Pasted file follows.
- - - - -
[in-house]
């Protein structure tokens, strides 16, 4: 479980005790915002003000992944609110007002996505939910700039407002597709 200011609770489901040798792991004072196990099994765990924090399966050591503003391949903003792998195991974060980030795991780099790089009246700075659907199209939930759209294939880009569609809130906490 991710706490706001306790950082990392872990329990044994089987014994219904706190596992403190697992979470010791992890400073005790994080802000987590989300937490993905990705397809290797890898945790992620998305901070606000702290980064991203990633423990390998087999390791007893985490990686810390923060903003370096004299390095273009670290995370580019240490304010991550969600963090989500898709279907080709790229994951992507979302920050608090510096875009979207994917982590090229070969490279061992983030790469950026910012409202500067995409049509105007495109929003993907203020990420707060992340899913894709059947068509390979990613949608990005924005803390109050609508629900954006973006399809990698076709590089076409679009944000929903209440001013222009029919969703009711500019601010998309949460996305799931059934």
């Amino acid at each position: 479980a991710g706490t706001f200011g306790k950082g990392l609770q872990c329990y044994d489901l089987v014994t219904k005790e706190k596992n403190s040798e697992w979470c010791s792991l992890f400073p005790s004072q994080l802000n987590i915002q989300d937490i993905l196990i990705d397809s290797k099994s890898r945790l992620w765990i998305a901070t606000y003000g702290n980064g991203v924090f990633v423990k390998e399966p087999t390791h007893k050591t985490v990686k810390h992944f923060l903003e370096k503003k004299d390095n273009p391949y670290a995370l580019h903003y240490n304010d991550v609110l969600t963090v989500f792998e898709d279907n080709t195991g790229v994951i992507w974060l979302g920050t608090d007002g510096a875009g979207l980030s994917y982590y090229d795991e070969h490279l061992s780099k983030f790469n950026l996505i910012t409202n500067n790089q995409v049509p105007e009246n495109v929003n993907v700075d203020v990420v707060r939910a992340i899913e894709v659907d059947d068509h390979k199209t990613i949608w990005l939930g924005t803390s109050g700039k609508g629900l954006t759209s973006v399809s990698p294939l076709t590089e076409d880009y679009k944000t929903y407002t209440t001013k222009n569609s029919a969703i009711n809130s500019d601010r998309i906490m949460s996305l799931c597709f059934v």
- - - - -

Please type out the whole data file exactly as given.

[in-house]
């Protein structure tokens, strides 16, 4: 479980005790915002003000992944609110007002996505939910700039407002597709 200011609770489901040798792991004072196990099994765990924090399966050591503003391949903003792998195991974060980030795991780099790089009246700075659907199209939930759209294939880009569609809130906490 991710706490706001306790950082990392872990329990044994089987014994219904706190596992403190697992979470010791992890400073005790994080802000987590989300937490993905990705397809290797890898945790992620998305901070606000702290980064991203990633423990390998087999390791007893985490990686810390923060903003370096004299390095273009670290995370580019240490304010991550969600963090989500898709279907080709790229994951992507979302920050608090510096875009979207994917982590090229070969490279061992983030790469950026910012409202500067995409049509105007495109929003993907203020990420707060992340899913894709059947068509390979990613949608990005924005803390109050609508629900954006973006399809990698076709590089076409679009944000929903209440001013222009029919969703009711500019601010998309949460996305799931059934």
């Amino acid at each position: 479980a991710g706490t706001f200011g306790k950082g990392l609770q872990c329990y044994d489901l089987v014994t219904k005790e706190k596992n403190s040798e697992w979470c010791s792991l992890f400073p005790s004072q994080l802000n987590i915002q989300d937490i993905l196990i990705d397809s290797k099994s890898r945790l992620w765990i998305a901070t606000y003000g702290n980064g991203v924090f990633v423990k390998e399966p087999t390791h007893k050591t985490v990686k810390h992944f923060l903003e370096k503003k004299d390095n273009p391949y670290a995370l580019h903003y240490n304010d991550v609110l969600t963090v989500f792998e898709d279907n080709t195991g790229v994951i992507w974060l979302g920050t608090d007002g510096a875009g979207l980030s994917y982590y090229d795991e070969h490279l061992s780099k983030f790469n950026l996505i910012t409202n500067n790089q995409v049509p105007e009246n495109v929003n993907v700075d203020v990420v707060r939910a992340i899913e894709v659907d059947d068509h390979k199209t990613i949608w990005l939930g924005t803390s109050g700039k609508g629900l954006t759209s973006v399809s990698p294939l076709t590089e076409d880009y679009k944000t929903y407002t209440t001013k222009n569609s029919a969703i009711n809130s500019d601010r998309i906490m949460s996305l799931c597709f059934v």